holy grail palette the tarte showstopper palette

holy grail palette the tarte showstopper palette

1. Intro

In this post I’m going to demonstrate how you can use the showstopper palette in your own marketing efforts.

Here are some of the things I will show you how to do:

1. Create a landing page

2. Promote your product with a promo video

3. Publish a press release about your product

4. Use a blog post for your press release and blog post

5. Use social media for promotion of your products and otherwise

2. The tarte showstopper palette looks

I’ve used the tarte showstopper palette for some time now and decided to write a quick post to share my thoughts about it. I’ve been using the palette for a couple of months now, and this is my first post about it.

When I started using the showstopper palette, I ran into a few issues. The color went on very thick, and the overall look was too messy for my taste. The build up of pigmentation was also not great; you’re basically stuck with one color that would be much better if it were just a bit lighter or darker as opposed to being so sheer and sheerly opaque as compared to other palettes I’ve tried out.

I bought this palette because of its high eight palette rating on Sephora (8 being one of the best palettes) though I do find other palettes in this price range on Sephora too expensive for me personally, especially when you think about how cheap brands like Bare Escentuals and Too Faced are…

So when my friend said that she wanted me to review it (because she wanted me to try out what she had), well, I didn’t hesitate at all! If there is one thing that people love doing on social media, it is reviews!

I have been keeping quiet about this brand because they are not yet available in India (trust me: they are amazing) but after reading all these reviews, I couldn’t help but want to give them a try! And actually, they did turn out amazing! They are super pigmented! The powders blend so well in your fingers; the colors stay true even after washing your hands off – especially when you have watery hands like mine – and the shades can be layered pretty easily too. You can also easily mix-and-match different shades together without any trouble at all.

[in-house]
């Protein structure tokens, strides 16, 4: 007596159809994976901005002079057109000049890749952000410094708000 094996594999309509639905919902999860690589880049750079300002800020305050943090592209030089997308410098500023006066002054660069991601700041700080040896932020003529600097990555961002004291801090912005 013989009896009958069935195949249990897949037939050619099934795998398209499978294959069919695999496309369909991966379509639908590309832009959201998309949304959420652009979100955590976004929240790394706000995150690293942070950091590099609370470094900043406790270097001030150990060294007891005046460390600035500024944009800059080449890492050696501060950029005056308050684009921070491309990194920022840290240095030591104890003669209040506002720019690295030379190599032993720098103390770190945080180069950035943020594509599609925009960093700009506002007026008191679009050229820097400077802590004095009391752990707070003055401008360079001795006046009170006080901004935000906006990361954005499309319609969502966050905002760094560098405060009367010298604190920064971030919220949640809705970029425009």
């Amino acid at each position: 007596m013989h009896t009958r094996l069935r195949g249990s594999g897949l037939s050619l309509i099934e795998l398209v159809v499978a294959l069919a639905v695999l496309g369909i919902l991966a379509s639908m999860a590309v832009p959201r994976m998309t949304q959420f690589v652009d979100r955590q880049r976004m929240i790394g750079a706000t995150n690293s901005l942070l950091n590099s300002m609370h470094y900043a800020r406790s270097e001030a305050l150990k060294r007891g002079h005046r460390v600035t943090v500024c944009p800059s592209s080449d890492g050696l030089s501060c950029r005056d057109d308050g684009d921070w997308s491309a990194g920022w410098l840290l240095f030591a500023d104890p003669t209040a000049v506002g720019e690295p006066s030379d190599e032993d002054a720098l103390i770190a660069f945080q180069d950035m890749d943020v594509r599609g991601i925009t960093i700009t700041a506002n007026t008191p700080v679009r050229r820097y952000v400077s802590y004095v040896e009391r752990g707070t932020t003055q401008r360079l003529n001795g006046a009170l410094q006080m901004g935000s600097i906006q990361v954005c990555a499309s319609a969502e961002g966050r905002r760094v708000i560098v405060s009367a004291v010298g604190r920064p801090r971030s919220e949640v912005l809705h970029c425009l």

It is also super easy to use; what I mean by this is that if you read through all these reviews by people who have tried every single shade of their brand (which really does make things easier), then you will get some idea of how easy/difficult each shade actually is to work with:

For example: On my initial look at what the showstopper palette looks like when swatched on bare skin:  the lightest shade is almost completely opaque, whereas the darkest shade does not fully cover your face – which means

3. How to create the perfect look using the tarte showstopper palette

I have been using the tarte showstopper palette for years on a regular basis, and it is one of my favorites. The fact that it is $40 is one reason I love it, but more importantly are the eyeshadows that make up this palette. The shadows are very sheer, so you don’t need to use them much (depending on what you’re wearing), and they are easy to blend together because they dry so quickly. It’s also really handy to have two palettes in one — you can use one as blush or bronzer and another as highlight or contour (I use the highlight palette for contouring).

But before we get into the swatches, I want to talk about something else related to this palette: the base! There are three different shades in this palette — beige, bronze shade and gold shade — which make up a very natural-looking lighting look that looks great in most lighting situations.

I think tarte has made a huge improvement over her older palette by adding some extra pretty shades for an even more natural color scheme. But, since I work with mostly natural light most of the time, I am not always able to pull this look off naturally (which is why I like having both of these palettes). So, let’s take a closer look at those new colors:

Beige – This is a bit of a browny-beige color; it adds depth without feeling too dark or too warm. It looks good on all three skin tones. It would also be great as a highlighter if your skin tone leans towards more orange-toned than cool toned.

Bronze Shade – This color is similar to the brown shade in terms of its immediate color payoff but with warmer undertones and more matte finish than the other two shades combined. Again, it would look amazing on any medium tan skin tone but would also be great as a highlighter if your skin tends towards cooler tones or yellow/brown tones!